Hope you kinda get where i am coming from now, not trying to be a danger to society just a kid trying to better my wrenching skills.
(Also clutch pads on these things are replaceable right? Genuine question)
 
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Greg58

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The 48cc engine needs to operate at a higher rpm to make maximum power, they run pretty good but it's not as good as a 66cc or 69cc engine. The gt2b Grubee is the best 48cc I have found, the piston clears the intake completely, the ports and transfers are fairly clean and the head has a squish band. The generic no name engines from eBay will need a lot of work to get close to the Grubee. It may cost a little more for the Grubee but will be worth it.
 

NickJ

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Apr 16, 2020
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The 48cc engine needs to operate at a higher rpm to make maximum power, they run pretty good but it's not as good as a 66cc or 69cc engine. The gt2b Grubee is the best 48cc I have found, the piston clears the intake completely, the ports and transfers are fairly clean and the head has a squish band. The generic no name engines from eBay will need a lot of work to get close to the Grubee. It may cost a little more for the Grubee but will be worth it.
I bought the 48cc from monster scooter. The sales people could not tell me much about it. I want to get a new cylinder body to port out but don't know where to find one. Also I think a red valve would help but what do you think?
 

Greg58

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Nick after posting the link I thought of a couple of things you can do to help, if you are planning on porting you'll need to check the piston anyway. You will need to remove the intake to see the piston skirt at top dead cylinder looking into the intake port, I use a sharpie to mark the area of the piston skirt to Dremel off. Then remove the cylinder and piston and Dremel out the area marked rounding the edge slightly. I had to do this on one eBay engine that was down on performance, only trim what's needed, don't trim the exhaust side or you could get it out of balance. Clean any slag out of the ports and transfers and you should see a difference.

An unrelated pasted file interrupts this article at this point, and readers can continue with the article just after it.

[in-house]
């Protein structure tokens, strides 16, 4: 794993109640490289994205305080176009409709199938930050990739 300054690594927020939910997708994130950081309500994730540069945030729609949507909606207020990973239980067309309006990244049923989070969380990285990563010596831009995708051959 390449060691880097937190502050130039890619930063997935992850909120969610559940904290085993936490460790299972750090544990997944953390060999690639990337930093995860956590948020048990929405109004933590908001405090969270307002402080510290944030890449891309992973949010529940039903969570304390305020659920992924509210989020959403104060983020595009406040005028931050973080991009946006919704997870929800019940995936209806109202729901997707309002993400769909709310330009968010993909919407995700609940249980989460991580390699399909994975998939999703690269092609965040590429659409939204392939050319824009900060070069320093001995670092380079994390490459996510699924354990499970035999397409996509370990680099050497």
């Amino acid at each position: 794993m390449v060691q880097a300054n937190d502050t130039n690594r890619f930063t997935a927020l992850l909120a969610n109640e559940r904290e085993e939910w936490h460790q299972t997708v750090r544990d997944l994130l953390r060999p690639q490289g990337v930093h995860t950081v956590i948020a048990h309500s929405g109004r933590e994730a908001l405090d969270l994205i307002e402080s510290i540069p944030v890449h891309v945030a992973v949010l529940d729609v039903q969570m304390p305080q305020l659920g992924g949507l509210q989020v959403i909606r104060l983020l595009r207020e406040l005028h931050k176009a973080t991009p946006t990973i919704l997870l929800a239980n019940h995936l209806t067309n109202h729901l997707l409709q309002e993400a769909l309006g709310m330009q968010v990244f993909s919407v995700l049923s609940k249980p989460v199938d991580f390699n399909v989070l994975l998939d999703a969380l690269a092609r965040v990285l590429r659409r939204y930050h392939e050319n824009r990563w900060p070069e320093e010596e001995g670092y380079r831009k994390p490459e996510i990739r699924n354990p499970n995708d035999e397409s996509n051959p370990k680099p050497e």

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domN8er

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Aug 16, 2016
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Hello,
I enjoy cycling and all motorsports to begin with and thought that while I am in college, and since I am on a budget motorized bikes would be the easiest way to get my fix for danger and speed. I know they are not built for high speeds but I just want something to enjoy and practice my mechanic skills on for the next year or so.

Firstly,
I know the easiest way to really get more speed outta the bike is to mount a lower tooth count sprocket on it, I plan on doing this immediately after the break-in period is over. my question here is would a "performance" or "racing" carb actually increase the performance of the engine on the little 49cc bike.

Secondly, I plan on removing the pedals and plan on replacing them with foot pegs to make it into what my state calls a "motor scooter", given that I was wondering how effective or reliable the pull starters are or if in an emergency could you start it like an old board track racer. (ie, spinning the wheel on the back to start the engine.)

Finally, this is just an aesthetic question, can the gas tank fit inside the gap in the frame on a huffy Cranbrook, between the top bar and those two parallel curved bars? I feel like a smaller 1.5-liter tank could fit there with some modified mounting equipment.

Thank you all in advance for any and all input on my questions!
on a 2-stroke it kinda requires a rolling start and for the 4-stroke if you dont help you engine your gonna pay about 20$ every couple months for a new centrifugal clutch